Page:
The term “food safety” generally refers to practices used in food handling, storage, and preparation that preserve the quality of food while preventing contamination and spread of foodborne disease. People at every stage of the food supply chain work hard to prevent food from becoming affected, but this can still happen in many ways. Some food products may already contain parasites or bacteria, while others get contaminated during the packaging process. All types of food can become contaminated, but red meat, eggs, poultry, cheese, dairy products, raw sprouts, fish, and shellfish pose a higher risk.
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Frequently, foodborne diseases result from a failure to follow proper hygiene practices, especially when handling raw and unpackaged products. Improper cooking, storing, and reheating can also increase the risk of bacterial contamination.
Many food suppliers, distributors, and retailers are working hard to keep the supply of food safe and healthy. But food safety issues continue to arise regularly.
Modern Food Safety? Not So Modern!
Private and public sector stakeholders share a responsibility to ensure that food produced, shipped, and sold are as safe as possible for consumers. And the food safety regulatory landscape is always changing as a result of new developments in science and technology—the latest being the Food Safety Modernization Act (FSMA). In the midst of FSMA implementation in 2016, many organizations are working hard to ensure they meet all the new requirements.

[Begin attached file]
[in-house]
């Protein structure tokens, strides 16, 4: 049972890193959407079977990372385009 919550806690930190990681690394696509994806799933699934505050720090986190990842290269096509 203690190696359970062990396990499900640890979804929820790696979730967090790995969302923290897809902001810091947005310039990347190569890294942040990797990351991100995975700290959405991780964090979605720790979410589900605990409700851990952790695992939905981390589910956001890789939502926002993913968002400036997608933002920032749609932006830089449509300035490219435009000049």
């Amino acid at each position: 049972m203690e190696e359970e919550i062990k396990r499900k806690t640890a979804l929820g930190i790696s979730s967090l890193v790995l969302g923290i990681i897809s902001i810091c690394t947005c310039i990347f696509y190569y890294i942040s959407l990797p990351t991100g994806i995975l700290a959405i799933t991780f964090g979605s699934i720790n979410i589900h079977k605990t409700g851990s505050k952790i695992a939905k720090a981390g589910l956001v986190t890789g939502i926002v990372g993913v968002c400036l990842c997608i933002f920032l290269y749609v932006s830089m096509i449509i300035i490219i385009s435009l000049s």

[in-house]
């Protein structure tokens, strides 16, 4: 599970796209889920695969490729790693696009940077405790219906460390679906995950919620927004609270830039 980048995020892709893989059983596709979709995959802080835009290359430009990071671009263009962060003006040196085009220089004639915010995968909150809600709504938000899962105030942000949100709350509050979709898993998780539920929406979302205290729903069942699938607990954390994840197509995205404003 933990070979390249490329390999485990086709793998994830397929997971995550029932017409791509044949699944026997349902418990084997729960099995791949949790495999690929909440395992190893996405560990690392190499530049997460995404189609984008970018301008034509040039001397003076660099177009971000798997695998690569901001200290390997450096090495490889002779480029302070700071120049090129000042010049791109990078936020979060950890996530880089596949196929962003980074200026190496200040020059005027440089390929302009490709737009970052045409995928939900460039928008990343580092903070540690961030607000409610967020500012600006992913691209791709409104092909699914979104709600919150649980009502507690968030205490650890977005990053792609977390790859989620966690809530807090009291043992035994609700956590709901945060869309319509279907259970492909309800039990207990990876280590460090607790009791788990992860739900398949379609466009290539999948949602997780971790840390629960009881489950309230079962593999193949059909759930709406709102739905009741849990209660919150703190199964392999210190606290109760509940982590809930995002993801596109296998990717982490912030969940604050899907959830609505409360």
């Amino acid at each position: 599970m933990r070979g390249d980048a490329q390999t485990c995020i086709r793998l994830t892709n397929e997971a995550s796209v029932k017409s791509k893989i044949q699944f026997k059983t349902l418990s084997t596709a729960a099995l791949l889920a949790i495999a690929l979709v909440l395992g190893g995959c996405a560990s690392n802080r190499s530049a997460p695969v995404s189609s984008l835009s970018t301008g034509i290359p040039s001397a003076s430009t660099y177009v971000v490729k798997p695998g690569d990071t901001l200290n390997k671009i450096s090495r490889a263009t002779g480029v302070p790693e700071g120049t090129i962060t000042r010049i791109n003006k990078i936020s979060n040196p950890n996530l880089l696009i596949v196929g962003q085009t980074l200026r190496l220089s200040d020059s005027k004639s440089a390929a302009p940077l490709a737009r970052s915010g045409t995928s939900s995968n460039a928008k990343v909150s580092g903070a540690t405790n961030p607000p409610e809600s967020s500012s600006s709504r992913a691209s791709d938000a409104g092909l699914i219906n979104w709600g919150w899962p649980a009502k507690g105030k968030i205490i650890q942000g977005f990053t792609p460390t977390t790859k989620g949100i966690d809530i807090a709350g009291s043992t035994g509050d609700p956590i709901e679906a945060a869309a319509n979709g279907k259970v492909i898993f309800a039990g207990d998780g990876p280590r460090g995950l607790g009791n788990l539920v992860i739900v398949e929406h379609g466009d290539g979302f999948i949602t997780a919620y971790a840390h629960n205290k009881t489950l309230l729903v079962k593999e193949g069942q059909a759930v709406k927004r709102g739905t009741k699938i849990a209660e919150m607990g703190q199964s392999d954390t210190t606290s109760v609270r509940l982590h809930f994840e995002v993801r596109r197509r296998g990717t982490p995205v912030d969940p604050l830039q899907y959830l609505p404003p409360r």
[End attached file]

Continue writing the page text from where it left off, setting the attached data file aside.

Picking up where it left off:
QA managers are playing a key role in this process. Yet QA managers everywhere agree that they are swamped with paperwork. It may sound hard to believe, but paper and pencil checklists remain the tool of choice for many organizations to manage food safety in the 21st century. Time and temperature logs, training checklists, sanitation schedules, and many more are still recorded on clipboards by most QA managers.
A QA manager is also responsible for ensuring all front-line workers are up to speed on food safety rules and best practices, walking through the company’s locations several times a day with clipboard in hand to review a list of safety and quality measures.
The QA manager will then manually key this data into a spreadsheet, create reports, and file the results with industry partners, third party auditors, and government regulators. These seemingly routine and time-consuming compliance tasks matter: they are critical in ensuring safe, high quality food. Moreover, failing to comply with the appropriate laws can lead to costly penalties, permitting delays, loss of business from industry partners (such as retailers with strict requirements), and even legal action.